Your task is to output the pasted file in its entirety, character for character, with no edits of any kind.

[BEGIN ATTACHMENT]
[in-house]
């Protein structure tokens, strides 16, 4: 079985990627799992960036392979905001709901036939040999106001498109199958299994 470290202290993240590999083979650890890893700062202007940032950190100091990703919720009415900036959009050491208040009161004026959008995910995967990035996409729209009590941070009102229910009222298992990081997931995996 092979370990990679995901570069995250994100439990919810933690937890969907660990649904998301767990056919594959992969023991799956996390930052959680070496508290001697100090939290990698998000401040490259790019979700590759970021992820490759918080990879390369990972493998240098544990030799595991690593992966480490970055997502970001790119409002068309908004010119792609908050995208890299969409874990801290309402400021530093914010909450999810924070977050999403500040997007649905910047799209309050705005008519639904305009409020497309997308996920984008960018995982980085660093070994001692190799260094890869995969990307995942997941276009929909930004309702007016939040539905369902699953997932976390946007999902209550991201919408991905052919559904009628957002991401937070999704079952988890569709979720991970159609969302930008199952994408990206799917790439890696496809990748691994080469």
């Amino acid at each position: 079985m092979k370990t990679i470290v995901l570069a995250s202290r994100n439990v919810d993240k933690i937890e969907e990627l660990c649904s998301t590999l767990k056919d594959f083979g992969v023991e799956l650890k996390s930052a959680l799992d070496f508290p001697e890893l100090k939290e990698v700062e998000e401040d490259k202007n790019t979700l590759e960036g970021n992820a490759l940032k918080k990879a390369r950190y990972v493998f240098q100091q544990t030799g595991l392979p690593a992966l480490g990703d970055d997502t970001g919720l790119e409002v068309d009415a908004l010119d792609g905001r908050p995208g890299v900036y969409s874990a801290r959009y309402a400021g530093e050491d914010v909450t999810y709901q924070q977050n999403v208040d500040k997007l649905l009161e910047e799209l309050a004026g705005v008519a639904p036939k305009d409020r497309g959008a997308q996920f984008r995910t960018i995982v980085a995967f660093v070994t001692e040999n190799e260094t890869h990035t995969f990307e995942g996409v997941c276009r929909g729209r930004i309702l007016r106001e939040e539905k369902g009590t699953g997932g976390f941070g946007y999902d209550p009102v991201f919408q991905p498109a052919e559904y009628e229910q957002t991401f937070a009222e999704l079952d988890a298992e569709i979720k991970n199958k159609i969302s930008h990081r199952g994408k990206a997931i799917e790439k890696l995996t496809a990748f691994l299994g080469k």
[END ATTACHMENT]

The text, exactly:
[in-house]
């Protein structure tokens, strides 16, 4: 079985990627799992960036392979905001709901036939040999106001498109199958299994 470290202290993240590999083979650890890893700062202007940032950190100091990703919720009415900036959009050491208040009161004026959008995910995967990035996409729209009590941070009102229910009222298992990081997931995996 092979370990990679995901570069995250994100439990919810933690937890969907660990649904998301767990056919594959992969023991799956996390930052959680070496508290001697100090939290990698998000401040490259790019979700590759970021992820490759918080990879390369990972493998240098544990030799595991690593992966480490970055997502970001790119409002068309908004010119792609908050995208890299969409874990801290309402400021530093914010909450999810924070977050999403500040997007649905910047799209309050705005008519639904305009409020497309997308996920984008960018995982980085660093070994001692190799260094890869995969990307995942997941276009929909930004309702007016939040539905369902699953997932976390946007999902209550991201919408991905052919559904009628957002991401937070999704079952988890569709979720991970159609969302930008199952994408990206799917790439890696496809990748691994080469």
């Amino acid at each position: 079985m092979k370990t990679i470290v995901l570069a995250s202290r994100n439990v919810d993240k933690i937890e969907e990627l660990c649904s998301t590999l767990k056919d594959f083979g992969v023991e799956l650890k996390s930052a959680l799992d070496f508290p001697e890893l100090k939290e990698v700062e998000e401040d490259k202007n790019t979700l590759e960036g970021n992820a490759l940032k918080k990879a390369r950190y990972v493998f240098q100091q544990t030799g595991l392979p690593a992966l480490g990703d970055d997502t970001g919720l790119e409002v068309d009415a908004l010119d792609g905001r908050p995208g890299v900036y969409s874990a801290r959009y309402a400021g530093e050491d914010v909450t999810y709901q924070q977050n999403v208040d500040k997007l649905l009161e910047e799209l309050a004026g705005v008519a639904p036939k305009d409020r497309g959008a997308q996920f984008r995910t960018i995982v980085a995967f660093v070994t001692e040999n190799e260094t890869h990035t995969f990307e995942g996409v997941c276009r929909g729209r930004i309702l007016r106001e939040e539905k369902g009590t699953g997932g976390f941070g946007y999902d209550p009102v991201f919408q991905p498109a052919e559904y009628e229910q957002t991401f937070a009222e999704l079952d988890a298992e569709i979720k991970n199958k159609i969302s930008h990081r199952g994408k990206a997931i799917e790439k890696l995996t496809a990748f691994l299994g080469k």